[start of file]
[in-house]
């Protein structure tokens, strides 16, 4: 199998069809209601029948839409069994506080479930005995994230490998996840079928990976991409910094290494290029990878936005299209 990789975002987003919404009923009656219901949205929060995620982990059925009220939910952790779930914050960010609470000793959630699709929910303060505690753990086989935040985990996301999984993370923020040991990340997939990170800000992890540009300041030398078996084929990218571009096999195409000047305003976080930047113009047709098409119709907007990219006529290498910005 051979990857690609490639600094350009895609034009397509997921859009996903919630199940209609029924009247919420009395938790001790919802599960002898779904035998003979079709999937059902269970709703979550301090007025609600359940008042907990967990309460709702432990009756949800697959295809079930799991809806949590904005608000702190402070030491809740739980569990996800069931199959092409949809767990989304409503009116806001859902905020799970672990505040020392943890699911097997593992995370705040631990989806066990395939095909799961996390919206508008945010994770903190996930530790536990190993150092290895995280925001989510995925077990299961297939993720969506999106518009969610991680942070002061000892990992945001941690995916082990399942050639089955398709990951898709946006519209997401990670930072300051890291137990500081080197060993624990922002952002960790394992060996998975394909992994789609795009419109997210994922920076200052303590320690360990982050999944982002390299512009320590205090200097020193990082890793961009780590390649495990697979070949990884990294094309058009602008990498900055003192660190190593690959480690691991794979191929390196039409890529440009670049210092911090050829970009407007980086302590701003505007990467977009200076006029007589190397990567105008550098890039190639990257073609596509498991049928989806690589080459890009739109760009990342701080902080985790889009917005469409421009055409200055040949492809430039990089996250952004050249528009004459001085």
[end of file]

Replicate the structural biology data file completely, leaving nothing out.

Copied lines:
[in-house]
């Protein structure tokens, strides 16, 4: 199998069809209601029948839409069994506080479930005995994230490998996840079928990976991409910094290494290029990878936005299209 990789975002987003919404009923009656219901949205929060995620982990059925009220939910952790779930914050960010609470000793959630699709929910303060505690753990086989935040985990996301999984993370923020040991990340997939990170800000992890540009300041030398078996084929990218571009096999195409000047305003976080930047113009047709098409119709907007990219006529290498910005 051979990857690609490639600094350009895609034009397509997921859009996903919630199940209609029924009247919420009395938790001790919802599960002898779904035998003979079709999937059902269970709703979550301090007025609600359940008042907990967990309460709702432990009756949800697959295809079930799991809806949590904005608000702190402070030491809740739980569990996800069931199959092409949809767990989304409503009116806001859902905020799970672990505040020392943890699911097997593992995370705040631990989806066990395939095909799961996390919206508008945010994770903190996930530790536990190993150092290895995280925001989510995925077990299961297939993720969506999106518009969610991680942070002061000892990992945001941690995916082990399942050639089955398709990951898709946006519209997401990670930072300051890291137990500081080197060993624990922002952002960790394992060996998975394909992994789609795009419109997210994922920076200052303590320690360990982050999944982002390299512009320590205090200097020193990082890793961009780590390649495990697979070949990884990294094309058009602008990498900055003192660190190593690959480690691991794979191929390196039409890529440009670049210092911090050829970009407007980086302590701003505007990467977009200076006029007589190397990567105008550098890039190639990257073609596509498991049928989806690589080459890009739109760009990342701080902080985790889009917005469409421009055409200055040949492809430039990089996250952004050249528009004459001085």